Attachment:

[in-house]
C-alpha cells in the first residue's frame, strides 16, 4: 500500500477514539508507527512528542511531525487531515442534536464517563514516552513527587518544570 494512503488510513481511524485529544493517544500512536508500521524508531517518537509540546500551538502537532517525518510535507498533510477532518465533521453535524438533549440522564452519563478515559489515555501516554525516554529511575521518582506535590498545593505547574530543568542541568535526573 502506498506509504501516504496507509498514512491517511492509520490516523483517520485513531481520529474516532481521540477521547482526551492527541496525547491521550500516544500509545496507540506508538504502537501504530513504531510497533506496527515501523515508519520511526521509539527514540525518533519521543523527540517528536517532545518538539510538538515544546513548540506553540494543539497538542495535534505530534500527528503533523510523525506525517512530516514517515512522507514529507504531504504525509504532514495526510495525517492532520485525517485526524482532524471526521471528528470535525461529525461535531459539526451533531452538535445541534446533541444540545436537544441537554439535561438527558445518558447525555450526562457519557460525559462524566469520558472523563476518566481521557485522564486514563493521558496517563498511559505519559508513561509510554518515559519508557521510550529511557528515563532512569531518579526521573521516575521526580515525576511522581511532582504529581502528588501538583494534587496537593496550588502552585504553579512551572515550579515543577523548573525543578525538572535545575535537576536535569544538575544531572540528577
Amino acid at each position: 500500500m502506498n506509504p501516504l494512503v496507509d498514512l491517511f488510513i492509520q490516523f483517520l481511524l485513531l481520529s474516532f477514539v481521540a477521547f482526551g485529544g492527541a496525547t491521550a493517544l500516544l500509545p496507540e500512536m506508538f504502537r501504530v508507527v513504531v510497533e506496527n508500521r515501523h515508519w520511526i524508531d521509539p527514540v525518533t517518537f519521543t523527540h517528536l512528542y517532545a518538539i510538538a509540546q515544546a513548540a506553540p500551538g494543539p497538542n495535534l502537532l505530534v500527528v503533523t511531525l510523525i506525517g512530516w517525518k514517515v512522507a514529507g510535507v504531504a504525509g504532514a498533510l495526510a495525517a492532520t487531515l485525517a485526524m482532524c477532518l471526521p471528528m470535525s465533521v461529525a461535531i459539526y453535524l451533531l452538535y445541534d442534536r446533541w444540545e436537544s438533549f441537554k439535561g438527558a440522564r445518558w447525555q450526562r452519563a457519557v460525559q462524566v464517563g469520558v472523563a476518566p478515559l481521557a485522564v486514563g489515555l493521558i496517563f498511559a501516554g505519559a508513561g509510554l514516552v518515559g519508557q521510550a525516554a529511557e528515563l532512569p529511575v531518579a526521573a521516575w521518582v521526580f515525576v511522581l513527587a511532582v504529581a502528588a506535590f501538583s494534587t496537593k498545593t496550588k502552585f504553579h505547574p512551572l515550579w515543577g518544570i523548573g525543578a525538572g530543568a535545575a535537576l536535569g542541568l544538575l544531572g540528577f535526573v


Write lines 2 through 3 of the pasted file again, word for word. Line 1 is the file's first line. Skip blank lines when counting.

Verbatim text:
C-alpha cells in the first residue's frame, strides 16, 4: 500500500477514539508507527512528542511531525487531515442534536464517563514516552513527587518544570 494512503488510513481511524485529544493517544500512536508500521524508531517518537509540546500551538502537532517525518510535507498533510477532518465533521453535524438533549440522564452519563478515559489515555501516554525516554529511575521518582506535590498545593505547574530543568542541568535526573 502506498506509504501516504496507509498514512491517511492509520490516523483517520485513531481520529474516532481521540477521547482526551492527541496525547491521550500516544500509545496507540506508538504502537501504530513504531510497533506496527515501523515508519520511526521509539527514540525518533519521543523527540517528536517532545518538539510538538515544546513548540506553540494543539497538542495535534505530534500527528503533523510523525506525517512530516514517515512522507514529507504531504504525509504532514495526510495525517492532520485525517485526524482532524471526521471528528470535525461529525461535531459539526451533531452538535445541534446533541444540545436537544441537554439535561438527558445518558447525555450526562457519557460525559462524566469520558472523563476518566481521557485522564486514563493521558496517563498511559505519559508513561509510554518515559519508557521510550529511557528515563532512569531518579526521573521516575521526580515525576511522581511532582504529581502528588501538583494534587496537593496550588502552585504553579512551572515550579515543577523548573525543578525538572535545575535537576536535569544538575544531572540528577
Amino acid at each position: 500500500m502506498n506509504p501516504l494512503v496507509d498514512l491517511f488510513i492509520q490516523f483517520l481511524l485513531l481520529s474516532f477514539v481521540a477521547f482526551g485529544g492527541a496525547t491521550a493517544l500516544l500509545p496507540e500512536m506508538f504502537r501504530v508507527v513504531v510497533e506496527n508500521r515501523h515508519w520511526i524508531d521509539p527514540v525518533t517518537f519521543t523527540h517528536l512528542y517532545a518538539i510538538a509540546q515544546a513548540a506553540p500551538g494543539p497538542n495535534l502537532l505530534v500527528v503533523t511531525l510523525i506525517g512530516w517525518k514517515v512522507a514529507g510535507v504531504a504525509g504532514a498533510l495526510a495525517a492532520t487531515l485525517a485526524m482532524c477532518l471526521p471528528m470535525s465533521v461529525a461535531i459539526y453535524l451533531l452538535y445541534d442534536r446533541w444540545e436537544s438533549f441537554k439535561g438527558a440522564r445518558w447525555q450526562r452519563a457519557v460525559q462524566v464517563g469520558v472523563a476518566p478515559l481521557a485522564v486514563g489515555l493521558i496517563f498511559a501516554g505519559a508513561g509510554l514516552v518515559g519508557q521510550a525516554a529511557e528515563l532512569p529511575v531518579a526521573a521516575w521518582v521526580f515525576v511522581l513527587a511532582v504529581a502528588a506535590f501538583s494534587t496537593k498545593t496550588k502552585f504553579h505547574p512551572l515550579w515543577g518544570i523548573g525543578a525538572g530543568a535545575a535537576l536535569g542541568l544538575l544531572g540528577f535526573v